Assessment of symptoms that may be ovarian cancer:
A guide for GPs
Clinical practice guidelines for the management of women with
epithelial ovarian cancer
UÊ A member of a family in which the presence of a high
risk ovarian cancer mutation in a gene such as BRCA1,
BRCA2 or one of the DNA mismatch repair genes, has
been demonstrated.
UÊ Three or more first or second-degree relatives on the
same side of the family diagnosed with any of the
cancers associated with hereditary non-polyposis
colorectal cancer (HNPCC): colorectal cancer
(particularly if diagnosed before the age of 50),
endometrial cancer, ovarian cancer, gastric cancer, and
cancers involving the renal tract;
UÊ breast cancer in a male relative;
UÊ breast and ovarian cancer in the same woman;
UÊ bilateral breast cancer;
UÊ breast cancer diagnosed before the age of 40;
UÊ Two first or second-degree relatives on the same side
of the family diagnosed with breast or ovarian cancer,
especially if one or more of the following features occurs
on the same side of the family:
UÊ One first-degree relative diagnosed with epithelial
ovarian cancer in a family of Ashkenazi Jewish ancestry;
Ovarian cancer
Early detection of prostate cancer in general practice: supporting
patient choice - GP/Patient showcard
Andrology Australia position statement on prostate screening
Cancer Council Australia position statement on prostate screening
The issue of population screening for prostate cancer
remains controversial, as current evidence suggests
the harms associated with screening outweigh the
benefits. Cancer Council Australia’s position is that in
the absence of direct evidence showing a clear benefit of
population based screening for prostate cancer, a patient
centred approach for individual decisions about testing is
recommended. Ideally this takes the form of an informed,
shared, decision-making process between the doctor
and man, discussing the benefits, risks and uncertainties
of testing, and discussion about treatment options and
side effects. Screening discussions and decisions should
always include and take into account, age and other
individual risk factors such as a family history of the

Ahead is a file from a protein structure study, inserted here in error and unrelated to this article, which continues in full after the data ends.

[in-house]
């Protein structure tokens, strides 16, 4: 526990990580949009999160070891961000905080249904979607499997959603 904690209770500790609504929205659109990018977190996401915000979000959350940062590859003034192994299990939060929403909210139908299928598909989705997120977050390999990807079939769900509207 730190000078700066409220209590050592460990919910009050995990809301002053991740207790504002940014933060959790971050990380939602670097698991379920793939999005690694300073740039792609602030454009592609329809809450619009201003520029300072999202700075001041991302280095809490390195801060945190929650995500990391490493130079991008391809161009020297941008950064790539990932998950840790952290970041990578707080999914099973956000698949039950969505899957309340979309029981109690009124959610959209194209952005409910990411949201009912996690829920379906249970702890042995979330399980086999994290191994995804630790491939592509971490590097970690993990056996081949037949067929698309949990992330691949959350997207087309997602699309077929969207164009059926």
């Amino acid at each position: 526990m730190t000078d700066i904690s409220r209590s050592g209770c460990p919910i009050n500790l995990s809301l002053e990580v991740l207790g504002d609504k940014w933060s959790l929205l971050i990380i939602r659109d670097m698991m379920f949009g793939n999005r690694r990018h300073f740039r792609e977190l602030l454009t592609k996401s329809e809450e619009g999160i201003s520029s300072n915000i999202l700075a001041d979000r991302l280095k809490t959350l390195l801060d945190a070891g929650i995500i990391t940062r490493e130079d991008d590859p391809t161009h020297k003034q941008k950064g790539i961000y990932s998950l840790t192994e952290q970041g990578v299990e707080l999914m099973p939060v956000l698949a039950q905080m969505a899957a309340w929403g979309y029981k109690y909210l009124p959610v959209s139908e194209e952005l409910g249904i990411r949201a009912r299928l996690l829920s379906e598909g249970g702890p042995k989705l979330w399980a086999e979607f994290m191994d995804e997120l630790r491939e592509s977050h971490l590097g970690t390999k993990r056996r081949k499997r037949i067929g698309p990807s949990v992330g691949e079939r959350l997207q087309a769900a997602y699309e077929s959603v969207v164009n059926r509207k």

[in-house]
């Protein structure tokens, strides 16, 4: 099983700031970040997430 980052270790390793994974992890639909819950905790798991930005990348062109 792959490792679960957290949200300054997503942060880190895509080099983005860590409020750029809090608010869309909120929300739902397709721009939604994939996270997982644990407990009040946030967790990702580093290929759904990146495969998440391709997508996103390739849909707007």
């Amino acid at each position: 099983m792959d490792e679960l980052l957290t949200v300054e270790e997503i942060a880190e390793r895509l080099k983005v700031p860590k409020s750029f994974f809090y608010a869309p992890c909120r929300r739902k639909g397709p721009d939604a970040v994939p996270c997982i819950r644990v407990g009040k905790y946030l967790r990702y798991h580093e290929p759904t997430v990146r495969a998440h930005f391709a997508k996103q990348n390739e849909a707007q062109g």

Who should be screened?
Digital Rectal Examination (DRE) and Serum Prostate
Specific Antigen (PSA) are used as screening tests,
although the accuracy of these tests is not high. The
likelihood that a man has prostate cancer if his PSA is
above 4ng/ml is about 30% (positive predictive value).
For every 100 men who actually have prostate cancer,
between 10 and 30 will have a PSA below 4ng/ml.
Method and frequency of screening
Men should be informed about prostate cancer and the
pros and cons of testing and from this make an individual
decision based on their personal preferences and
individual risk factors.
Recommendation: Insufficient evidence for
population based screening.
Prostate cancer
Cancer Council Australia position statement on testicular cancer
Males with undescended testes, gonadal dysgenesis,
Klinefelter’s syndrome, father or identical twin with
testicular cancer, or a history of testicular cancer in the
contralateral testis are at increased risk.
No evidence exists on which to base a recommendation
for or against screening for testicular cancer.
Who should be screened?
Regular palpation of the testes by self or physician is
suggested but there is no evidence that this will decrease
Method and frequency of screening
Recommendation: Insufficient evidence for
population based screening.
Testicular cancer
Clinical Practice Guidelines for the Prevention, Diagnosis and
Management of Lung Cancer
There is no evidence that any groups benefit from
screening for lung cancer.
Who should be screened?
Chest X-ray, sputum cytology, spiral CT scanning have
been proposed but there is no evidence that any of these
are effective in reducing mortality.
Method and frequency of screening
Recommendation: Insufficient evidence for
population based screening.
Lung Cancer